When it comes to blocking witnesses from testifying and keeping evidence out of the public view, President Donald Trump and his defense team have used every tool they’ve got. One of their top rationales is national security.
According to this line of argument, which is meant to scare Senate Republicans out of caving, allowing testimony from witnesses like former national security adviser John Bolton could jeopardize national security. Trump himself argued last week that Bolton’s testimony posed a national security risk.
“He knows some of my thoughts. He knows what I think about leaders. What happens if he reveals what I think about a certain leader and it’s not very positive?” Trump said. The president also added that Bolton’s departure in September wasn’t exactly amicable, “so you don’t like people testifying when they didn’t leave on good terms.”
And that was before the New York Times obtained a description of Bolton’s book and reported that Trump told Bolton directly that he wanted Ukraine military aid withheld unless Ukrainian President Volodymyr Zelensky announced investigations into political opponents, including the Bidens.
An upcoming challenge
The Senate is scheduled to vote as early as Friday on whether to call witnesses, a reckoning Trump is desperate to head off. His defense team and Senate allies have floated various options to avoid it, including forcing Bolton to testify in a classified setting, ensuring the public doesn’t get to hear what he has to say. But of course, now everyone has a very good idea of what he might say, and it’s not positive for the president. Sen. James Lankford, R-Okla., suggested that in lieu of Bolton testifying, senators should be allowed to read his manuscript in a classified setting. Senate Minority Leader Chuck Schumer called the idea absurd.
With the vote on witnesses fast approaching, the White House has also claimed that Bolton’s book contains “significant amounts of classified information,” an assertion Bolton disputes. The White House has warned Bolton’s lawyers that the book can’t be published until this information is removed. The memoir, “The Room Where It Happened,” is scheduled to come out March 17.
Trump’s lawyers have repeatedly claimed that executive privilege protects all presidential conversations about national security matters from congressional scrutiny. Advisers are “absolutely immune from compelled testimony before Congress,” especially on matters of “foreign relations and national security,” they wrote in a Jan. 18 response to the articles of impeachment.
Under this logic, any presidential action related to national security or foreign policy would essentially be shielded from impeachment, creating a presidential immunity the Founders never intended. As George Washington and his advisers made clear: Executive privilege claims mostly go out the window in the impeachment context.
And to the extent where actual secret items (nuclear codes, foreign asset identities) could be at risk, then that is a good argument for protective measures like redactions or accessing information in a closed session or a Sensitive Compartmented Information Facility (a secure room), rather than the White House’s blanket refusal to provide any testimony or documents to Congress. As for Trump and his conversation with Bolton about Ukraine aid, former U.S. Attorney Barbara McQuade argues that the president waived his executive privilege when he tweeted that Bolton was lying.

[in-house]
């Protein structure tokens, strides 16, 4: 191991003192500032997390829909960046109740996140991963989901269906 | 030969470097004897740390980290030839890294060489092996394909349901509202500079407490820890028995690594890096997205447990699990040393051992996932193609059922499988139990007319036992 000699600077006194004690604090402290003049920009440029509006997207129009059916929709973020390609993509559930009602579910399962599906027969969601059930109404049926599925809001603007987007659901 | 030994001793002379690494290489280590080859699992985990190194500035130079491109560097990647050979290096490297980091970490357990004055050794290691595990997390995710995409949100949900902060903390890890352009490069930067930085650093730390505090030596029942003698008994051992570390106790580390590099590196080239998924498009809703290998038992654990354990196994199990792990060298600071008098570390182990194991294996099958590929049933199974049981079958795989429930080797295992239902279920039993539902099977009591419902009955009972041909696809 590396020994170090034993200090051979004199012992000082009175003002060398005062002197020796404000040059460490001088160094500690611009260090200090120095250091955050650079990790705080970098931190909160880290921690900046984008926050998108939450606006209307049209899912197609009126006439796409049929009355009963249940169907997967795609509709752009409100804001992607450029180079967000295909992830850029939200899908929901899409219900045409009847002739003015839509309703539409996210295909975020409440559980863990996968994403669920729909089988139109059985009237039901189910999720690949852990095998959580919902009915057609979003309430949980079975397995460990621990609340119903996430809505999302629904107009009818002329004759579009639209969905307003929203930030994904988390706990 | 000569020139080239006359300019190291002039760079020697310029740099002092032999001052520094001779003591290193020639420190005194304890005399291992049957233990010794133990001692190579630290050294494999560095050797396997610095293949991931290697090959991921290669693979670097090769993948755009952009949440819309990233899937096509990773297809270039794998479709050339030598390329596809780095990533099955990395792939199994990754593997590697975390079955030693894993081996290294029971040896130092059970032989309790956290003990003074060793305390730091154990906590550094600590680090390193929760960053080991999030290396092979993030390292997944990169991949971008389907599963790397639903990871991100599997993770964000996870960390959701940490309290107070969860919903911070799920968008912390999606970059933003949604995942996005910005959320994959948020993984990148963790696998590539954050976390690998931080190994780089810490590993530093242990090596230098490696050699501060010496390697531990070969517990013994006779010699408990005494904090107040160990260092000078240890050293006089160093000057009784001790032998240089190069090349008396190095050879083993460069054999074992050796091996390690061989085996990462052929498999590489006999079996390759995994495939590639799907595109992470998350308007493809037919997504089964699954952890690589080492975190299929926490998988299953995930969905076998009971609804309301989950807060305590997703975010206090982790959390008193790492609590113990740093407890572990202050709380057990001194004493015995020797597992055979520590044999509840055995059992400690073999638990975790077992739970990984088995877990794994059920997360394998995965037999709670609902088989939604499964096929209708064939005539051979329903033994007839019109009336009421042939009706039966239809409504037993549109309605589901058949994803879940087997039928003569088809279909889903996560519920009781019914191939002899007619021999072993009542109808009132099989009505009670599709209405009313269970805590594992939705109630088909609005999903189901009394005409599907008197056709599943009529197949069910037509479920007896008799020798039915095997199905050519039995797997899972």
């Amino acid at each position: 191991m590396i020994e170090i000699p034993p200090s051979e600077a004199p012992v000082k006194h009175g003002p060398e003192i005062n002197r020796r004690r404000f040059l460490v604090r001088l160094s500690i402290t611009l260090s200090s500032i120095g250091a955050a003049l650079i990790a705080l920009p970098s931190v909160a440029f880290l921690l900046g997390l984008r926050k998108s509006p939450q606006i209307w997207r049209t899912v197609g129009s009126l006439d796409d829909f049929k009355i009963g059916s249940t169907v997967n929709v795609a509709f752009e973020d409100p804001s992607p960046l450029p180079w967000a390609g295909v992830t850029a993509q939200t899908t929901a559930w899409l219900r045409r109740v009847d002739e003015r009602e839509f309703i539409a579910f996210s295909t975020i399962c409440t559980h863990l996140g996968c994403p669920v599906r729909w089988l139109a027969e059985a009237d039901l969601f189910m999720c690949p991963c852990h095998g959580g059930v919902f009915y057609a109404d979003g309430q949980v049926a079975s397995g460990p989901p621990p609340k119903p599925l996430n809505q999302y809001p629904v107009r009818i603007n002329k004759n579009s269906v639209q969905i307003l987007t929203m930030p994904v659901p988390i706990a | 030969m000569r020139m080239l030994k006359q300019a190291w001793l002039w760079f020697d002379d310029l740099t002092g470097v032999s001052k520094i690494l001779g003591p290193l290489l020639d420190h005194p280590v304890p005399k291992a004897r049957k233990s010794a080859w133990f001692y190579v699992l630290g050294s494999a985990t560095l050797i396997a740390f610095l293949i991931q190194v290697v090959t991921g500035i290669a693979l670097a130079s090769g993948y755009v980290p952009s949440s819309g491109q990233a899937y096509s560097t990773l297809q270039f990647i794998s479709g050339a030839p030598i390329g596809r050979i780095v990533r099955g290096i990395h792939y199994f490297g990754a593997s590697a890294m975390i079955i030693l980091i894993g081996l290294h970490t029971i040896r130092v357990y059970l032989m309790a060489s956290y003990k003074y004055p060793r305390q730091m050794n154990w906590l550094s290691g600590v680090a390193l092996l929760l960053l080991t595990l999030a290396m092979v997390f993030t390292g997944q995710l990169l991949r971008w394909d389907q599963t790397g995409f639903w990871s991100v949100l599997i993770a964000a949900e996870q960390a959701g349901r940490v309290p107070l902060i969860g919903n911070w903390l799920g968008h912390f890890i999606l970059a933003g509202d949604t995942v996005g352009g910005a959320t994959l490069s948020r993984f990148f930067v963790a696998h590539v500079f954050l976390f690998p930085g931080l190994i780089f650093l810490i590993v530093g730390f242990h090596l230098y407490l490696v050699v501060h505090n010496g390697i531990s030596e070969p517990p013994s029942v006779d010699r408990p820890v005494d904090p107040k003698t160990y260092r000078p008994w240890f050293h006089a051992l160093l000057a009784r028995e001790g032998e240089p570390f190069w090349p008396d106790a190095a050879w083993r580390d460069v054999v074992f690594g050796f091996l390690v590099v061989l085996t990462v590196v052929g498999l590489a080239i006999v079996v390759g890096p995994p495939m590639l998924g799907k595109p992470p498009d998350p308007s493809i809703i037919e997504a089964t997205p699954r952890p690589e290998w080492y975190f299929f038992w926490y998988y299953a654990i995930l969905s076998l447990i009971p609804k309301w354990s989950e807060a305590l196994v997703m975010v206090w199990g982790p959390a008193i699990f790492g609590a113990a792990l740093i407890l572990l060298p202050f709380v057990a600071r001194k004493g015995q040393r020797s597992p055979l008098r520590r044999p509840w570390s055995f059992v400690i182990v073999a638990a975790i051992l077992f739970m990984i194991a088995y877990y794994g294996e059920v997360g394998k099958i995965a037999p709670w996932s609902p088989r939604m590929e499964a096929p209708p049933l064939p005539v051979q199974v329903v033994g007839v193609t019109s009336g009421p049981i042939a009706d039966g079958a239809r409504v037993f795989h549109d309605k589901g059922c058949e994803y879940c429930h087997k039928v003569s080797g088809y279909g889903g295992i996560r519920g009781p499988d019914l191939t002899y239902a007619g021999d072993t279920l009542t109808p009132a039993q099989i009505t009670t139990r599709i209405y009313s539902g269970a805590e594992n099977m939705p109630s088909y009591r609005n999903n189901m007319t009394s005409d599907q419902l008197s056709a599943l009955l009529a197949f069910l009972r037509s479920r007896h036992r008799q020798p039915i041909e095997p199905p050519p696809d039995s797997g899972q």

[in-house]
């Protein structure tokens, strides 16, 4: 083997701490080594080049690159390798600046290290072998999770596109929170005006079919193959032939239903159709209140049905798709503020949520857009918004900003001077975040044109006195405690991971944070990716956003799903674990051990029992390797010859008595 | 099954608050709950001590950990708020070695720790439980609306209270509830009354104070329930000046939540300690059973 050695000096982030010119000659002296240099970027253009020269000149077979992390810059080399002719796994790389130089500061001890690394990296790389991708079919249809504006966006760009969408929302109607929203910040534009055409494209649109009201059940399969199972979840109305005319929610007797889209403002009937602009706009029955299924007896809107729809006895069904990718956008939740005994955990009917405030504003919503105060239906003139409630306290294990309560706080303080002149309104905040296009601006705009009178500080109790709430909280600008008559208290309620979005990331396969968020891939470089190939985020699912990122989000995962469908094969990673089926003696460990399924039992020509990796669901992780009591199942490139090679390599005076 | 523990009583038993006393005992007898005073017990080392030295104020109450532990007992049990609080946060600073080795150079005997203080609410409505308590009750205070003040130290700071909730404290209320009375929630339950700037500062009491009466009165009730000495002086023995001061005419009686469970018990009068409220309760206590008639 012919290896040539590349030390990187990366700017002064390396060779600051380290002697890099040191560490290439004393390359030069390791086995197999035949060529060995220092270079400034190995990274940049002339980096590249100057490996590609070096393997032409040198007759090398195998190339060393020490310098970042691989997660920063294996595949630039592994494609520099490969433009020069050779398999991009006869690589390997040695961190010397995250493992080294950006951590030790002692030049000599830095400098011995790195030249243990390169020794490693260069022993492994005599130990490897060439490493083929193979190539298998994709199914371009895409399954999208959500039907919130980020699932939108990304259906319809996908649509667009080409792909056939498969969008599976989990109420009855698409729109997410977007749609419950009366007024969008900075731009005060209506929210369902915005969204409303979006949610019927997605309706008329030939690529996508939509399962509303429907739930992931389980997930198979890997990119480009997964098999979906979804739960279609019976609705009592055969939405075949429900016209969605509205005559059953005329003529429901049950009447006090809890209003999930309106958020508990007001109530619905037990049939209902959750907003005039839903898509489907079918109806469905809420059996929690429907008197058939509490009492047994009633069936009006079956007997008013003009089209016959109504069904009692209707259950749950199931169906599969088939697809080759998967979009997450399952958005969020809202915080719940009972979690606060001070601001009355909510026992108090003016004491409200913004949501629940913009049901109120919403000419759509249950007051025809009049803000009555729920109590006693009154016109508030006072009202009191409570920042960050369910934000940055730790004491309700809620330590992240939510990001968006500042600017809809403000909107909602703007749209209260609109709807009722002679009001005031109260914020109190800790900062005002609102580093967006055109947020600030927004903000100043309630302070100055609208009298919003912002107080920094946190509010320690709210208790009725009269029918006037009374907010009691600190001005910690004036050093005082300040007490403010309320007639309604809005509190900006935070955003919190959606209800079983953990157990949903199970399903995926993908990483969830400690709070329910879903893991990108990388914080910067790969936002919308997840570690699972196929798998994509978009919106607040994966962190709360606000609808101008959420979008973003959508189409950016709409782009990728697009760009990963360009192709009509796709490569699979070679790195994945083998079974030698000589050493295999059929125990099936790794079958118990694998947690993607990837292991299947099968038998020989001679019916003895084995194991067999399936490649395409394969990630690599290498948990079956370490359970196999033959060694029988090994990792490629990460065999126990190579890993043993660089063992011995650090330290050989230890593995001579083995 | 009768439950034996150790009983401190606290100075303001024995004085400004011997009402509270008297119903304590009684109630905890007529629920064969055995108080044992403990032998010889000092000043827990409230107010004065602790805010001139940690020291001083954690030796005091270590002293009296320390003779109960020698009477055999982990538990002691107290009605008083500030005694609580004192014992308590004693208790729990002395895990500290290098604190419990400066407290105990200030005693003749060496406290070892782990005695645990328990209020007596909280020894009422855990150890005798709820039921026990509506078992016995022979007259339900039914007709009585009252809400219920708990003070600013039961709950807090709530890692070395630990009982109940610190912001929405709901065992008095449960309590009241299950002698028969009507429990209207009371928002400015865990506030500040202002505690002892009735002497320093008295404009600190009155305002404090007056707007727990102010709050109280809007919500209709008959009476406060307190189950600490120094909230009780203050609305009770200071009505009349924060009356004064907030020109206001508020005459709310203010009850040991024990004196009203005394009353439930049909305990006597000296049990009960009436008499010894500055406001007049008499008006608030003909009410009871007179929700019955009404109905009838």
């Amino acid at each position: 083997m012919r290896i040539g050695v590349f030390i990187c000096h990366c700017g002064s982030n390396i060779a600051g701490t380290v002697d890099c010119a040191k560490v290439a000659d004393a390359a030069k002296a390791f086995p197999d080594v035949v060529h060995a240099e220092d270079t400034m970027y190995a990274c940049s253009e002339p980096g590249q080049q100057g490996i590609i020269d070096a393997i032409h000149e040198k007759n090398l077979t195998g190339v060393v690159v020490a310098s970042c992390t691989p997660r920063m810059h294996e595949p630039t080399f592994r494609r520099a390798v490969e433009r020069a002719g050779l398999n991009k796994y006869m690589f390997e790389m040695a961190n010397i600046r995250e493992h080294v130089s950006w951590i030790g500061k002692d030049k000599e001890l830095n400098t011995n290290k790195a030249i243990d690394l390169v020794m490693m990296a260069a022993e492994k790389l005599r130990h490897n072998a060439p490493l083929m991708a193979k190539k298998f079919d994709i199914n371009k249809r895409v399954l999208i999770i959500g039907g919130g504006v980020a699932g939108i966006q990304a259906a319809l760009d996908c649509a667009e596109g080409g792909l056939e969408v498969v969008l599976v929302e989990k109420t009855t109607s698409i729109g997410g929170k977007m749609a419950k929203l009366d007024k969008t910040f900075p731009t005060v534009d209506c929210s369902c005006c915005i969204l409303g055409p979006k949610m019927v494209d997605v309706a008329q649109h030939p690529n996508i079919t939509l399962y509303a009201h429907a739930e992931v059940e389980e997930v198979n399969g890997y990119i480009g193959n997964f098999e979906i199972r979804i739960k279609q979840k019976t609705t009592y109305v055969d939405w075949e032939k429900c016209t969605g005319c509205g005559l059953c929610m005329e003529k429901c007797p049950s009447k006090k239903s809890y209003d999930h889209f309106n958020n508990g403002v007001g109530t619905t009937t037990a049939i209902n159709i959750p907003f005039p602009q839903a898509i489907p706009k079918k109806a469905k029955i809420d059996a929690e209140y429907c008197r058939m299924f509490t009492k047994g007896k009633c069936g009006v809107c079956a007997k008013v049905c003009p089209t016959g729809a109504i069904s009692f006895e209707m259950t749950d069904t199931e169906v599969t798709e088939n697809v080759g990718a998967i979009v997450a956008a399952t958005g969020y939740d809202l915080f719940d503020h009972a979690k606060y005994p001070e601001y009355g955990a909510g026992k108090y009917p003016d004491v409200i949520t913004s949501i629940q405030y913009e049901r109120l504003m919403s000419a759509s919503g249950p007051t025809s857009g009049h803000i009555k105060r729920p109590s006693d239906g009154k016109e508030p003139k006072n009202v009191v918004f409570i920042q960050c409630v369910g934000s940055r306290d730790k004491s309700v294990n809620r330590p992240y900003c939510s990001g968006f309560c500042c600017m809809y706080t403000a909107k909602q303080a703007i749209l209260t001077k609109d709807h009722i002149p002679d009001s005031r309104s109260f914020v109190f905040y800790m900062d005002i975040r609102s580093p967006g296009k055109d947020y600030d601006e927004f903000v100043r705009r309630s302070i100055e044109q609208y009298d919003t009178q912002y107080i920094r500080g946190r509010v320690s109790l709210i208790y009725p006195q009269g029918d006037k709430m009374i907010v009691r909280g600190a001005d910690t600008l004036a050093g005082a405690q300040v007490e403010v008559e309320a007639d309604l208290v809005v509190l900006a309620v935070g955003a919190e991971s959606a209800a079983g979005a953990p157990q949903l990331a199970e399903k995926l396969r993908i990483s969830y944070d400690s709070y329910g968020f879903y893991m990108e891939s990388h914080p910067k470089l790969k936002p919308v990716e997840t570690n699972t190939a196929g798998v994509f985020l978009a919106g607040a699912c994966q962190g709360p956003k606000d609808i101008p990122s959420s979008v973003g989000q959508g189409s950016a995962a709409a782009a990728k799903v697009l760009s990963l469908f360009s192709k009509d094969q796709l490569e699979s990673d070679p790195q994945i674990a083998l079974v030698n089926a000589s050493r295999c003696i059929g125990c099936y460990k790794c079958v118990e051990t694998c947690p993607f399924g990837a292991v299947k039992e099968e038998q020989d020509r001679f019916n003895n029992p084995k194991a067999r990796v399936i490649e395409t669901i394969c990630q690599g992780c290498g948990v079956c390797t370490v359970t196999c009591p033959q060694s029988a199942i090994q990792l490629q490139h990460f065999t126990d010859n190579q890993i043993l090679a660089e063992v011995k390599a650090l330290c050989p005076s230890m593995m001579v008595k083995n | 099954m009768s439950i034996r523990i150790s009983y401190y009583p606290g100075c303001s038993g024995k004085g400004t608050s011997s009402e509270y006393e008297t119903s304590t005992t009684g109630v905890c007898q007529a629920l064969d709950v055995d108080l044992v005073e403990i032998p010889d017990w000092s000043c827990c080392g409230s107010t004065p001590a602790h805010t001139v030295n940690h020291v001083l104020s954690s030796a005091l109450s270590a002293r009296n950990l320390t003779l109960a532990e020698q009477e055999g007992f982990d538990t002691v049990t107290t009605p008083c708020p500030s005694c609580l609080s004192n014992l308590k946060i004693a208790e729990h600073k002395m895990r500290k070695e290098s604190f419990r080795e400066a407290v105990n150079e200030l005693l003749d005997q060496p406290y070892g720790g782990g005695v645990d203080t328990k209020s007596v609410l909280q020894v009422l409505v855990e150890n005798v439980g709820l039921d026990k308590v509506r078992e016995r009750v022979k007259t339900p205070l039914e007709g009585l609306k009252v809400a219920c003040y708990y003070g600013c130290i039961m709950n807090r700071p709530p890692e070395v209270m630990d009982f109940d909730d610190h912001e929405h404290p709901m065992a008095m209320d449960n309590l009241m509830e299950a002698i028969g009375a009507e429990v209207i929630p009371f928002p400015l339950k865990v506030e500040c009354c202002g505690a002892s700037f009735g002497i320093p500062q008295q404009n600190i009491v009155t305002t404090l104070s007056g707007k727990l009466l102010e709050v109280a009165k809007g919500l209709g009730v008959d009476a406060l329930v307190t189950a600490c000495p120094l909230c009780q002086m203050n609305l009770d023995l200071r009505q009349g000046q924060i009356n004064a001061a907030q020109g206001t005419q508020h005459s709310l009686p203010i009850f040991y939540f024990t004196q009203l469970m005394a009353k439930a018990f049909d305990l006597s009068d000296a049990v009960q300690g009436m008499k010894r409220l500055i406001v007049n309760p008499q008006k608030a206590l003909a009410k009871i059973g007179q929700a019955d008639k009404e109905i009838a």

We already know Trump’s secrets
Setting aside the legal and historical precedents and arguments, it is also important to acknowledge this: There are no national security secrets at risk here. The building blocks of the Ukraine story — and the impeachment articles — are already known. The most important piece of evidence was made public by the White House in November: the record of Trump’s July 25 phone call with the Ukrainian president.
It is right there for all to see that Trump asked Zelensky to investigate Biden and his son, and thereby invited a foreign country to interfere in the upcoming election. Trump’s request set off so many alarm bells that National Security Council staffers sought the advice of White House lawyers about what to do. It also prompted an intelligence official to share his or her concerns with a colleague, who passed them on to CIA General Counsel Courtney Simmons Elwood.
Elwood found these concerns reasonable and serious enough to make a criminal referral to the Justice Department. That same intelligence official eventually filed a formal whistleblower complaint with the Intelligence Community inspector general, who tried to pass it on to Congress, as required by law, before being stopped by the Justice Department in consultation with the White House.
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In addition to the phone record, we now have hours of testimony from key witnesses that tie Trump’s request of Zelensky to a months-long pressure campaign that included removing the U.S. ambassador to Ukraine to appease corrupt Ukrainian actors, as well as withholding high-level U.S. meetings and almost $400 million in military assistance.
The only missing pieces of the puzzle are what the principal actors — men like Bolton, acting White House chief of staff Mick Mulvaney, Vice President Mike Pence, Secretary of State Mike Pompeo and former Energy Secretary Rick Perry — said and did throughout the summer to try to appease Trump’s corrupt request as well as manage the fallout on Capitol Hill and within the U.S. government.
It’s true, having them testify could reveal how little they think of the president. That in and of itself might be a national secret, but it’s probably one the public should know before it votes again in November.
Kate Brannen is editorial director of the Just Security blog. Follow her on Twitter: @K8Brannen